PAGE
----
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I am the boss, but have nothing left to give.

(17 Posts)
Lizcat Fri 14-Oct-11 13:13:48

Sorry don't know where else to put this. I am a 50% partner in a business that employees 16 staff over 3 premises and provides 24 hour a day service. Over the last 7 weeks my business partner has been on holiday for 4 and half weeks, we have had a new member of newly qualified staff start, 2 members of staff off sick, one member of staff has lost her um yesterday, and two members of staff on long planned booked ages ago holiday.
I try to be a good boss, comply with the law, but also reward loyalty etc. However, I have reached the end of my line - I have provided cover for less experienced colleagues/ worked on call myself for the last for the last 23 days in which time my house has been burgled and I have also provided accommodation for the new colleague who has moved into the area.
I feel that I have worn myself out trying to accommodate everything and I have nothing left to give. I can even begin to think covering the member of staff who is still off sick next week.
Is there any moral support out their for me as a self-employed employer.

cjbartlett Fri 14-Oct-11 13:16:16

ring business partner and tell them to come back?

don't let them go away for so long again without providing appropriate cover?

Lizcat Fri 14-Oct-11 13:22:39

Whilst I understand what you are are saying cj. His day to day work has been covered no one else can cover the management side. It hasn't been 4.5 continuous weeks, but has added up to this over the last 7 weeks. I have to add that all the really bad stuff has happened when he is away and when he is back it is a relatively even keel.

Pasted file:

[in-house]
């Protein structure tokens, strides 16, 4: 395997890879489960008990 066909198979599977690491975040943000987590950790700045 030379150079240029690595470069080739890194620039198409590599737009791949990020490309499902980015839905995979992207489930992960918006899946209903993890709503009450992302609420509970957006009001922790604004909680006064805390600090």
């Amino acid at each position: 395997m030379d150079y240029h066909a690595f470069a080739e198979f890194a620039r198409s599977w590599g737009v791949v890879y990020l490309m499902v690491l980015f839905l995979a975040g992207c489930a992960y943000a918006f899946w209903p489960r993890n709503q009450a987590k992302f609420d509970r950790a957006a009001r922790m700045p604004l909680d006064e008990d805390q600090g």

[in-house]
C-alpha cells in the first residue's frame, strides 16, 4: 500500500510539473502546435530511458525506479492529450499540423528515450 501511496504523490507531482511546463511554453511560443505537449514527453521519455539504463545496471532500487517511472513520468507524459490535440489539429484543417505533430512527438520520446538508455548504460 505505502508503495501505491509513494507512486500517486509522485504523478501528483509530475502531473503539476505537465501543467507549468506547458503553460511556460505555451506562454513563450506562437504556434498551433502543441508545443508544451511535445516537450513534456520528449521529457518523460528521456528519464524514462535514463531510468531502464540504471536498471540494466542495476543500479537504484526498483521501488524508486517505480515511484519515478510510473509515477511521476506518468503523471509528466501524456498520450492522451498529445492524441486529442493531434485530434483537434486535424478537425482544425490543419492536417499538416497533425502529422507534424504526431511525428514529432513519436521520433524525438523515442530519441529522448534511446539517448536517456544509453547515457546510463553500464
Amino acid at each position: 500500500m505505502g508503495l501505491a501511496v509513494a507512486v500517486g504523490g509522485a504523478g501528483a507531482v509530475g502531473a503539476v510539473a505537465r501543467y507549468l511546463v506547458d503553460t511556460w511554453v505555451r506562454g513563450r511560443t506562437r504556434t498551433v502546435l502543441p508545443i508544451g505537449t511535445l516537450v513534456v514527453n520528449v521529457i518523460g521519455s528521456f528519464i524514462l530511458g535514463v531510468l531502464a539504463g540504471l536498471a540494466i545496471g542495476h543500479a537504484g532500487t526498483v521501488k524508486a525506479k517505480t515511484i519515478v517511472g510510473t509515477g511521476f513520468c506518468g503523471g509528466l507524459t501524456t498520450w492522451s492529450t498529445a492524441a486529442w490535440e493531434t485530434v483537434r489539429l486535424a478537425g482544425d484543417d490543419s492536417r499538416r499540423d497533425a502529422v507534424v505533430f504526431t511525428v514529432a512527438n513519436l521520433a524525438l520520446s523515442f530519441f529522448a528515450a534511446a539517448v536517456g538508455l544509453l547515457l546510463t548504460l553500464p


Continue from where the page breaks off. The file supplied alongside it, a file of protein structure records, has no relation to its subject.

Really what I am interested in is, is there any kind of support service out their for confidential discussion for small businesses.

plupervert Fri 14-Oct-11 13:27:17

Contract in a temp, to cover reception of phone calls, letters and e-mails.

Check your contracts for a force majeure clause, loosening your commitments to deliver in a timely fashion (e.g. 48 hour turnaround, rather than 24 hours). Consider sending out a notice to clients, about timescales. My bank is always writing with news of "upgrades" and "essential maintenance to the site", and it doesn't occur to me to demand compensation!

When does the grace period of accommodation for the "new colleague" end? I'd be pressuring him/her to gte out sooner, and never be doing that again!

If you can get your partner back from holiday, as cjbartlett so brilliantly suggests, this list of things can go to him/her. A business owner, even at 50%, is responsible for giving up on things s/he wants, for the good of the business. You've already set a good example, so time for your partner to step up, too!

Lizcat Fri 14-Oct-11 13:49:53

Thank you again plupervert your solutions are all good if you are in a non-clinical business which I am in - if we drop the ball deaths occur.
I really just want some kind of person to talk through with just to give me moral support a bit like ACAS, but for employers I can't be the first employer to feel like this.
I really need to find someone like this as in 11 months I will buy my partner out and become sole owner and need a sounding board.

3littlefrogs Fri 14-Oct-11 13:54:50

Are you in a professional organisation? I am guessing you must have some sort of medical type wualification and need professional indemnity for your job/organisation.

These organisations usually provide preofessional advice/counselling, so maybe that is the way to go?

StillSquiffy Fri 14-Oct-11 15:24:36

Second using the professions if you belong to one. Also there are some women's networks that are stuffed with women who own their own businesses (there are employed people too, I'd say it was 50-50, so for your purposes there would be hoards of people to empathise). If you are London there is the City women's network (which isn't entirely skewed toward city people - has a smattering of other businesses). Every tim eI go to these events it is full of people letting their hair down/sharing tips/confiding.

Otherwise these boards are an ok place - lots of us on here (including me) have our own businesses - check out the freelancers/self employed section in Talk...

plupervert Fri 14-Oct-11 15:31:13

Oh, Lord! I hadn't realised the nature of your business! I thought it might be something office-delivered, along the lines of IT support, programming, customer services, etc.

In that case, it sounds as though you do need external support (like the professional organisation 3littlefrogs mentioned).